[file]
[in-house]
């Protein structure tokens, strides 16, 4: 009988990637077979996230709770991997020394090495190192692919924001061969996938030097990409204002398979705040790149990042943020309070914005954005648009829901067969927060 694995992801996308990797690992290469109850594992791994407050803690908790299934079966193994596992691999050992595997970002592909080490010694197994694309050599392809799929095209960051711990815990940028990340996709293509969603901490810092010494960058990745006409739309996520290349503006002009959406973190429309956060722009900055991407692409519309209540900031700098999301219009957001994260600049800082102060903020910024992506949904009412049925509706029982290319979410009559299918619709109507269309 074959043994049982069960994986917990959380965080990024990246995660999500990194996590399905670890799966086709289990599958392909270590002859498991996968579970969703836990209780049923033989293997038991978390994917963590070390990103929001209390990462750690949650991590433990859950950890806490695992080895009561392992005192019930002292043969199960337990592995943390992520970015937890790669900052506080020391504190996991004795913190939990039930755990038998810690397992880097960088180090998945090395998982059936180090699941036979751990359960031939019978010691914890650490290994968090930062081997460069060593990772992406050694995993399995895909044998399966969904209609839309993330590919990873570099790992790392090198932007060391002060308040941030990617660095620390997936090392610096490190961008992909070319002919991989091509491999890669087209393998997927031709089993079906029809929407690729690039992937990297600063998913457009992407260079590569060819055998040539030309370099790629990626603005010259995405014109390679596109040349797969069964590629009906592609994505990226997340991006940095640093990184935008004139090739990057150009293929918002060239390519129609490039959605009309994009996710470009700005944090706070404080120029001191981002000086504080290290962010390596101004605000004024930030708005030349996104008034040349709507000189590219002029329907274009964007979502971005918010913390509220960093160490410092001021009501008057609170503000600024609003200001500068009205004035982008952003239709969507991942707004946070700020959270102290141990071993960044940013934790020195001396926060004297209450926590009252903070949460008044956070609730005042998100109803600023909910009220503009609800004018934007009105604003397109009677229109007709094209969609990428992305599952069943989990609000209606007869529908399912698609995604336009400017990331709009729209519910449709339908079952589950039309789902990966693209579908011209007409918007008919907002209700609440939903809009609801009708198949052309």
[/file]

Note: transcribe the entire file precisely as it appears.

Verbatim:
[in-house]
């Protein structure tokens, strides 16, 4: 009988990637077979996230709770991997020394090495190192692919924001061969996938030097990409204002398979705040790149990042943020309070914005954005648009829901067969927060 694995992801996308990797690992290469109850594992791994407050803690908790299934079966193994596992691999050992595997970002592909080490010694197994694309050599392809799929095209960051711990815990940028990340996709293509969603901490810092010494960058990745006409739309996520290349503006002009959406973190429309956060722009900055991407692409519309209540900031700098999301219009957001994260600049800082102060903020910024992506949904009412049925509706029982290319979410009559299918619709109507269309 074959043994049982069960994986917990959380965080990024990246995660999500990194996590399905670890799966086709289990599958392909270590002859498991996968579970969703836990209780049923033989293997038991978390994917963590070390990103929001209390990462750690949650991590433990859950950890806490695992080895009561392992005192019930002292043969199960337990592995943390992520970015937890790669900052506080020391504190996991004795913190939990039930755990038998810690397992880097960088180090998945090395998982059936180090699941036979751990359960031939019978010691914890650490290994968090930062081997460069060593990772992406050694995993399995895909044998399966969904209609839309993330590919990873570099790992790392090198932007060391002060308040941030990617660095620390997936090392610096490190961008992909070319002919991989091509491999890669087209393998997927031709089993079906029809929407690729690039992937990297600063998913457009992407260079590569060819055998040539030309370099790629990626603005010259995405014109390679596109040349797969069964590629009906592609994505990226997340991006940095640093990184935008004139090739990057150009293929918002060239390519129609490039959605009309994009996710470009700005944090706070404080120029001191981002000086504080290290962010390596101004605000004024930030708005030349996104008034040349709507000189590219002029329907274009964007979502971005918010913390509220960093160490410092001021009501008057609170503000600024609003200001500068009205004035982008952003239709969507991942707004946070700020959270102290141990071993960044940013934790020195001396926060004297209450926590009252903070949460008044956070609730005042998100109803600023909910009220503009609800004018934007009105604003397109009677229109007709094209969609990428992305599952069943989990609000209606007869529908399912698609995604336009400017990331709009729209519910449709339908079952589950039309789902990966693209579908011209007409918007008919907002209700609440939903809009609801009708198949052309």